Paperback; 132 pages; 8.5 x 11"
Publisher: Stackpole Books (July 15, 2015)
|The Fitted Lace Off-Shoulder Top, photograph|
by Laura Neel, used with permission from
I admit to being a big fan of Modesitt well before my own crochet and knit designing career began. Additionally, given my own recently self-published freshman book of designs, it was hard for me to decide which hat to wear for this review – the fan hat, the designer hat, the book/maker hat, the artist hat? As you’ll see, I pretty much wore all of them.
|My swatch of the lace pattern (one |
complete repeat worked over 20 sts + rib
selvage) from The Fitted Lace Off-Shoulder
Top, worked up in Patons Lace Sequins on
U.S. size 5 needles (and my gauge was good!)
Modesitt is known for designs with a dramatic and/or costume flair, and there are certainly several designs in this book to feed that appetite in any knitter. Lots of bold color (stained glass was her inspiration for three of the designs, and one other, the Morse Code Cowl, certainly veers in the stained glass direction from a color perspective), and those bold chunky cables on the cover pieces, worn together, would certainly fall into the above categories.
However, I found myself drawn almost instantly to the lace designs in this collection. The Sweet Lace Bolero and the Fitted Lace Off-Shoulder Top are both pieces that if you’re a lace lover like me, you’ll definitely want to make. I’ve already worked up a quick swatch of the lace for the Fitted Lace Off-Shoulder Top with whatever appropriate weight yarn I had close at hand. It’s a pretty lace pattern, and combined with the back and sleeve ribbing detail, will make a beautiful top. Both of these lace designs can easily be worked in longer form for those who might not want a cropped cover-up.
|Plaid Vest, photograph by Laura Neel, used|
with permission from Annie Modesitt
There are, of course, other designs that appealed to me: the Lace Cuff Shrug (an easy piece with just a hint of lace at the cuffs), the Plaid Vest (and I’m usually not a vest lover), and the Basketweave Bolero all have great texture and color appeal, yet are easily constructed and quick projects that should provide knitters with reasonably instant gratification.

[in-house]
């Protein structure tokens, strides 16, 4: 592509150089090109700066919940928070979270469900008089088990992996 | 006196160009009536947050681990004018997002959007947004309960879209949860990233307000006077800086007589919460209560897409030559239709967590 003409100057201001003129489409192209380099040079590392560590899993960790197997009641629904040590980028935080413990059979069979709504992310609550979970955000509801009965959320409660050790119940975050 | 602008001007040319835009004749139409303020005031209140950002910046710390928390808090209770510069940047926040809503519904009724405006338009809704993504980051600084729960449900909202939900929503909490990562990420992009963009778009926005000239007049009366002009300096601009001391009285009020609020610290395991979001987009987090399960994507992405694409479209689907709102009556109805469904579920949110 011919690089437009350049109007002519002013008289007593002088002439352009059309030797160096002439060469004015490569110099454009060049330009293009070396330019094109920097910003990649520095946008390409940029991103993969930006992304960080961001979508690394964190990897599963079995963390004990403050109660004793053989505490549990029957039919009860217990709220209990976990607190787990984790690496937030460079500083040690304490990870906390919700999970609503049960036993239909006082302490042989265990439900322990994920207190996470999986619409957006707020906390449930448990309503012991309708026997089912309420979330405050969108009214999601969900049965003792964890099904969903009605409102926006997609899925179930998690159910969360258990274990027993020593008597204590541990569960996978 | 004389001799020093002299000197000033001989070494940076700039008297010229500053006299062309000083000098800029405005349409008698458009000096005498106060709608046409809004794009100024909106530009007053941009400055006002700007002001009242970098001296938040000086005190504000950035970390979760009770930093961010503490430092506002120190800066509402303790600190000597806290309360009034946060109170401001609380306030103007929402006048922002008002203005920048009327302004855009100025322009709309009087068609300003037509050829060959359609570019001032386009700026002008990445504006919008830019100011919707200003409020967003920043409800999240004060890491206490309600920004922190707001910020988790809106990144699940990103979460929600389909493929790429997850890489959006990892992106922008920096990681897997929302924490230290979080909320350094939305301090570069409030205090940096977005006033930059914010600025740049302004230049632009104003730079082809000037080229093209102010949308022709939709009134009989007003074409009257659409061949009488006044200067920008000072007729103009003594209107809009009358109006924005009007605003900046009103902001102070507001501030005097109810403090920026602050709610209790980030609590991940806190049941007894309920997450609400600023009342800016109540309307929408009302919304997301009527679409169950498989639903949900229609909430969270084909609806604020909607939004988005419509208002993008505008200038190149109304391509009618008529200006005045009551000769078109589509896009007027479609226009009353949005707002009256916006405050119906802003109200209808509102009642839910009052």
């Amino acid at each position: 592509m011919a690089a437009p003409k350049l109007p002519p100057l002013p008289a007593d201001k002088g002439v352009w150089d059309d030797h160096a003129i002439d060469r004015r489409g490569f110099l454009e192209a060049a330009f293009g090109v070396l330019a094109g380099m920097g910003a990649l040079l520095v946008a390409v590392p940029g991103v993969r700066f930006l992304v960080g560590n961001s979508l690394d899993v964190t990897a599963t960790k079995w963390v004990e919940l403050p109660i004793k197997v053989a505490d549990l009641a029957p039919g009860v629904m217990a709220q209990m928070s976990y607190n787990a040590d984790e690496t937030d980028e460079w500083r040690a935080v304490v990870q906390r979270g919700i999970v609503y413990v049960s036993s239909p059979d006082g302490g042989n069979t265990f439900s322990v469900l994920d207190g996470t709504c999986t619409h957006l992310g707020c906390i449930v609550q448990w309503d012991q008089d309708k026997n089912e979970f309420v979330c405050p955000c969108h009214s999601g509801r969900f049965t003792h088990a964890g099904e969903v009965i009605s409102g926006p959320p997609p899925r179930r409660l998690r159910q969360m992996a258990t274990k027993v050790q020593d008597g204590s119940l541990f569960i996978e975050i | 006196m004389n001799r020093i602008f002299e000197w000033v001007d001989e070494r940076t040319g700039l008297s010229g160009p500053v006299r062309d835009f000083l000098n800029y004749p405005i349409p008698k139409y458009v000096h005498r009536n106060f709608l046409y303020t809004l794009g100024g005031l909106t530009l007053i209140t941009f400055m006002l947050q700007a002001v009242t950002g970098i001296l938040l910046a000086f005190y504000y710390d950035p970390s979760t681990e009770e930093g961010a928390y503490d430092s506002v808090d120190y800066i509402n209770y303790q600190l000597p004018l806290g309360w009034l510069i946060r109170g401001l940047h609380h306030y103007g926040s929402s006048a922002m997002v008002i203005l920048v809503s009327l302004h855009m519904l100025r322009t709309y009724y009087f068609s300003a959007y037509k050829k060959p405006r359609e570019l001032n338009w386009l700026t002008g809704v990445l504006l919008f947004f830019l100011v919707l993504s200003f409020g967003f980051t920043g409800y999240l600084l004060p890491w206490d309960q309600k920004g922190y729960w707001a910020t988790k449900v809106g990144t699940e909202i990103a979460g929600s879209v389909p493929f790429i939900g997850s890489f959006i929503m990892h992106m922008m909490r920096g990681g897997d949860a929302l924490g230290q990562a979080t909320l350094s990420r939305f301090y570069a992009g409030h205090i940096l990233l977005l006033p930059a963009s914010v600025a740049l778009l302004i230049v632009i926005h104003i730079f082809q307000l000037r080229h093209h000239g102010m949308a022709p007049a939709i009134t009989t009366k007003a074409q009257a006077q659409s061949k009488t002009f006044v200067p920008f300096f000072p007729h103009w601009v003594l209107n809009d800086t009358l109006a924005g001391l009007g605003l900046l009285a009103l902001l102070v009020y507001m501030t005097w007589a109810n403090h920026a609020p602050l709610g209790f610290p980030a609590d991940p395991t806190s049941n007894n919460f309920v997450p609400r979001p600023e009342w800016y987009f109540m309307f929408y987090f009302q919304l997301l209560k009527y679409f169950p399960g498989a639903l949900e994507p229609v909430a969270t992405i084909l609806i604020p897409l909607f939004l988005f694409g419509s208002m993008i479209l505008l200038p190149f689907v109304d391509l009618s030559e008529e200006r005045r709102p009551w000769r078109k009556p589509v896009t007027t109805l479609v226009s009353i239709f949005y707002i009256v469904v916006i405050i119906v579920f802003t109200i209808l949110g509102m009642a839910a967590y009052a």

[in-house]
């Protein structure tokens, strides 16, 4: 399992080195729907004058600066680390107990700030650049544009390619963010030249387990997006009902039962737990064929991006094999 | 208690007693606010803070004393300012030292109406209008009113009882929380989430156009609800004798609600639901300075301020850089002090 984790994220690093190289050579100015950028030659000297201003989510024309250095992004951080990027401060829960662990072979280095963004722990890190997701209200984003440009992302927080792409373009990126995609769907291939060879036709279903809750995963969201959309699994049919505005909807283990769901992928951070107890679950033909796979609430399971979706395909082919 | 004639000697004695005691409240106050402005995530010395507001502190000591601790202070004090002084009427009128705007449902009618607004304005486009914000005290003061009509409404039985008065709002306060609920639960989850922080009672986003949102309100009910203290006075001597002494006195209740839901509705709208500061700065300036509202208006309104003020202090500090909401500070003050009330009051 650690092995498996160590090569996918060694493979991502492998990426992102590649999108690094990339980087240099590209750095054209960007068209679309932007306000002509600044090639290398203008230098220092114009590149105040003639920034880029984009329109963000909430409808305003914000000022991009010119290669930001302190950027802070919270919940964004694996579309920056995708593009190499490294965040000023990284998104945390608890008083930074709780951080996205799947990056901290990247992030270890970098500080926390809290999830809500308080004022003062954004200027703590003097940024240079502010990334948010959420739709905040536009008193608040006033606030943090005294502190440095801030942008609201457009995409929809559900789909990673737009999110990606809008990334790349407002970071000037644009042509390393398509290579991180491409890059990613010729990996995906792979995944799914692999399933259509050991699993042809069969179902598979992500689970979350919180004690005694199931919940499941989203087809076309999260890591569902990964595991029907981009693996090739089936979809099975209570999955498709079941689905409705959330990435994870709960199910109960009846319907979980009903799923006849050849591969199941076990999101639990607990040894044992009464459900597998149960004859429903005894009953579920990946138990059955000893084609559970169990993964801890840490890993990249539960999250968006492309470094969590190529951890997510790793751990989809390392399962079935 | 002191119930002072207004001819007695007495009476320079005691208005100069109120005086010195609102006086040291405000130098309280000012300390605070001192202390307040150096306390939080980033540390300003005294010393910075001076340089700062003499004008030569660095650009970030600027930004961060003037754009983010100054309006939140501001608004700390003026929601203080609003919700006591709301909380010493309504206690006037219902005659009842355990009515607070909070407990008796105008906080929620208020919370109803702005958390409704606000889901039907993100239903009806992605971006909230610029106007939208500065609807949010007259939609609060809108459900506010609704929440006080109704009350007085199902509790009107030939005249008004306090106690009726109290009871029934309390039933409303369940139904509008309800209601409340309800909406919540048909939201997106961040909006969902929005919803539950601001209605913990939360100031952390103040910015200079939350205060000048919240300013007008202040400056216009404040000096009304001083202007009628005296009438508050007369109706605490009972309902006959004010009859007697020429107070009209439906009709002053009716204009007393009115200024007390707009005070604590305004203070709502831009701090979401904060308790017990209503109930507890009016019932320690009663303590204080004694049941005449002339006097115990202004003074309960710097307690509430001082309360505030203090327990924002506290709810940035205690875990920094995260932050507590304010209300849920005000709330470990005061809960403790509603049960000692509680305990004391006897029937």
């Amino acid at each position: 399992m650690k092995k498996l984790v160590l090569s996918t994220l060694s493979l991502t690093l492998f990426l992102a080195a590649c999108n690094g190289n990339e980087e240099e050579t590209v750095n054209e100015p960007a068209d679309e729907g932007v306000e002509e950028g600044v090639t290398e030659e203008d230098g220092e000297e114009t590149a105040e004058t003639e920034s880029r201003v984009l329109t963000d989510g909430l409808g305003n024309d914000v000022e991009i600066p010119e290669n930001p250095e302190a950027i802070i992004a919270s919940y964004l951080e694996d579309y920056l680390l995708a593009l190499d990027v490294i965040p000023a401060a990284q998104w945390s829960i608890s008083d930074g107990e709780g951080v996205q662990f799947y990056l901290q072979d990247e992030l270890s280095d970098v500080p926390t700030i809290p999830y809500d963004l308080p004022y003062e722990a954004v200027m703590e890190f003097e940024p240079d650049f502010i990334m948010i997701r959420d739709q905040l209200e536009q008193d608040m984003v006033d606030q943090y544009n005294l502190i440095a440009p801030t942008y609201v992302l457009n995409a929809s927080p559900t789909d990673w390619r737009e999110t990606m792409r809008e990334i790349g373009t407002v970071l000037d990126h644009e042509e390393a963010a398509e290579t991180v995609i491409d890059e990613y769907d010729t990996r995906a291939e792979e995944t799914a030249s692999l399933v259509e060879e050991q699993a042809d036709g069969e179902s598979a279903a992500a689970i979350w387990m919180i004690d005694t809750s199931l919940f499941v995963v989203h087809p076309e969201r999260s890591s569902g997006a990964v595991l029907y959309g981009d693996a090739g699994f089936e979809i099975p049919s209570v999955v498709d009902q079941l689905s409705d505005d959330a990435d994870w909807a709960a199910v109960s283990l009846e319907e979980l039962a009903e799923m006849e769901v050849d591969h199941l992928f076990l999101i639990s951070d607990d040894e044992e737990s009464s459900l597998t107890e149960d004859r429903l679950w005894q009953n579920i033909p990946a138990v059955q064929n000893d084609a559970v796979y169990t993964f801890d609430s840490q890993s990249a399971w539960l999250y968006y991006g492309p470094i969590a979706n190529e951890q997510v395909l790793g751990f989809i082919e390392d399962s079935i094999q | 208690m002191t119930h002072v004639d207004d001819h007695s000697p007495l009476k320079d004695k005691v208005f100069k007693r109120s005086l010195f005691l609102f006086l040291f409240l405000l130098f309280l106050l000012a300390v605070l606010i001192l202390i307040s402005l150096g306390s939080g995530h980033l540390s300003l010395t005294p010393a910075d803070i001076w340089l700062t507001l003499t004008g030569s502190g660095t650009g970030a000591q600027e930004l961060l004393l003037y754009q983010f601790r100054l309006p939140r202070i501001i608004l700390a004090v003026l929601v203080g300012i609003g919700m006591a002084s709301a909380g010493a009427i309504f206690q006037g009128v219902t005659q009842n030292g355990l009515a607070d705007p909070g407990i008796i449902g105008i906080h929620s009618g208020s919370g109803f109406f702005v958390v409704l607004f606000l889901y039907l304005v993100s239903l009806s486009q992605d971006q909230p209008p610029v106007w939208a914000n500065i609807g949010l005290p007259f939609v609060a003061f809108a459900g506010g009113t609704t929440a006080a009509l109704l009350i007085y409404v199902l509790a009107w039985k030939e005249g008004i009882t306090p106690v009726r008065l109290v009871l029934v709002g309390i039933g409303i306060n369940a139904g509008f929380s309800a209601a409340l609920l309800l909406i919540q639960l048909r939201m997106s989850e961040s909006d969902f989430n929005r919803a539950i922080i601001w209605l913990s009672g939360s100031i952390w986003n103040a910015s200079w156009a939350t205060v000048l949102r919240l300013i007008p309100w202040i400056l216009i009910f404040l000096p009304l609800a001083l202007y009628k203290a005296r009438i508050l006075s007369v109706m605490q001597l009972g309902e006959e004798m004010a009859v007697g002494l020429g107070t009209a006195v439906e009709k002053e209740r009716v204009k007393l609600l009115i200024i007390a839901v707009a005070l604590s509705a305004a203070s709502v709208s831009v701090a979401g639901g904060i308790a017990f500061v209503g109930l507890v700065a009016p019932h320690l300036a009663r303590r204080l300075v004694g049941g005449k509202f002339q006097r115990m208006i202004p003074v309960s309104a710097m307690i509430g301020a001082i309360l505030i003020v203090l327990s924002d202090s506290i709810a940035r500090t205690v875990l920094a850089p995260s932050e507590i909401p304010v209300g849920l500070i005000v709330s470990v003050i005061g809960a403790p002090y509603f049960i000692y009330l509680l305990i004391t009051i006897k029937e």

The designer in me was impressed with the number of pieces in this collection. Knitters will be pleased with such rich choices all in one book. The book/maker in me loved the written as well as charted instructions, the schematics, the strong terms and abbreviations section as well as the ending visual index. The techniques section I found slightly perfunctory (yet still crystal clear in the instruction department), although I can empathize with Modesitt. She saved it all for the designs!
While one could certainly argue that designing is a personal act, not all designers come from such a place. I found Knitted Wraps & Cover-ups a uniquely personal collection, and much of Modesitt’s personality shines through between, as well as on, the covers. From her use of models (one is a family member), to her introduction (when was the last time you read a designer’s description of pattern writing as “democratic?”) to the range of designs themselves, I came away with a composite sketch of Modesitt as inclusive, traveled, and someone who cares deeply about knitting techniques and process.
In the end, not only can you trust the art of the designs in Knitted Wraps & Cover-ups, you can and should trust the artist as well.